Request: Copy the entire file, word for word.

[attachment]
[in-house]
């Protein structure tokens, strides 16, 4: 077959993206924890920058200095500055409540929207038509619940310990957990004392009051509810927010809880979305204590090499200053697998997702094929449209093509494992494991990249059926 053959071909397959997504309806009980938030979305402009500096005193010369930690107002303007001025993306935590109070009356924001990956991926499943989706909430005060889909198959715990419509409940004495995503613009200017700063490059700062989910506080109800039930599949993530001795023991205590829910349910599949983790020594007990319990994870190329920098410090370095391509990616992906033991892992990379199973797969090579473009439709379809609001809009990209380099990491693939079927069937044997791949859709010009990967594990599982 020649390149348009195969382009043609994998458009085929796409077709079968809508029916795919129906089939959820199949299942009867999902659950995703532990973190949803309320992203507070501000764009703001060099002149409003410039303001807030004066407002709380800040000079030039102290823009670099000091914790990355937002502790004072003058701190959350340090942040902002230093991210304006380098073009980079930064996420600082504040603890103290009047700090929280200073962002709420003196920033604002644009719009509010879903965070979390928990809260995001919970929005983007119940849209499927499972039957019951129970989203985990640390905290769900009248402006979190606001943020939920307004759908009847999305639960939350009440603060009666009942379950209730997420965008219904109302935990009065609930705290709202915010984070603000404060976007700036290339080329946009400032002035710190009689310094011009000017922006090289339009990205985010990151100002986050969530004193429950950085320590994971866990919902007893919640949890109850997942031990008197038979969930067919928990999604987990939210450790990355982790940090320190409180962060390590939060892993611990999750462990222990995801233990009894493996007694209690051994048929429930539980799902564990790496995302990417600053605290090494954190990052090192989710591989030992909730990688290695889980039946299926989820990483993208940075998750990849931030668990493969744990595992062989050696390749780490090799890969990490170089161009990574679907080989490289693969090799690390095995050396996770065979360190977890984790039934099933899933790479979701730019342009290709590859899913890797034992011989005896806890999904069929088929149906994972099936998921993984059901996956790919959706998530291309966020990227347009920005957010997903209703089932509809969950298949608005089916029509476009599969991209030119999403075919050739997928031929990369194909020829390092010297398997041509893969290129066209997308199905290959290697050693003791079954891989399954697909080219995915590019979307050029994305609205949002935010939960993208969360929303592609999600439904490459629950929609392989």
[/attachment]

[in-house]
């Protein structure tokens, strides 16, 4: 077959993206924890920058200095500055409540929207038509619940310990957990004392009051509810927010809880979305204590090499200053697998997702094929449209093509494992494991990249059926 053959071909397959997504309806009980938030979305402009500096005193010369930690107002303007001025993306935590109070009356924001990956991926499943989706909430005060889909198959715990419509409940004495995503613009200017700063490059700062989910506080109800039930599949993530001795023991205590829910349910599949983790020594007990319990994870190329920098410090370095391509990616992906033991892992990379199973797969090579473009439709379809609001809009990209380099990491693939079927069937044997791949859709010009990967594990599982 020649390149348009195969382009043609994998458009085929796409077709079968809508029916795919129906089939959820199949299942009867999902659950995703532990973190949803309320992203507070501000764009703001060099002149409003410039303001807030004066407002709380800040000079030039102290823009670099000091914790990355937002502790004072003058701190959350340090942040902002230093991210304006380098073009980079930064996420600082504040603890103290009047700090929280200073962002709420003196920033604002644009719009509010879903965070979390928990809260995001919970929005983007119940849209499927499972039957019951129970989203985990640390905290769900009248402006979190606001943020939920307004759908009847999305639960939350009440603060009666009942379950209730997420965008219904109302935990009065609930705290709202915010984070603000404060976007700036290339080329946009400032002035710190009689310094011009000017922006090289339009990205985010990151100002986050969530004193429950950085320590994971866990919902007893919640949890109850997942031990008197038979969930067919928990999604987990939210450790990355982790940090320190409180962060390590939060892993611990999750462990222990995801233990009894493996007694209690051994048929429930539980799902564990790496995302990417600053605290090494954190990052090192989710591989030992909730990688290695889980039946299926989820990483993208940075998750990849931030668990493969744990595992062989050696390749780490090799890969990490170089161009990574679907080989490289693969090799690390095995050396996770065979360190977890984790039934099933899933790479979701730019342009290709590859899913890797034992011989005896806890999904069929088929149906994972099936998921993984059901996956790919959706998530291309966020990227347009920005957010997903209703089932509809969950298949608005089916029509476009599969991209030119999403075919050739997928031929990369194909020829390092010297398997041509893969290129066209997308199905290959290697050693003791079954891989399954697909080219995915590019979307050029994305609205949002935010939960993208969360929303592609999600439904490459629950929609392989």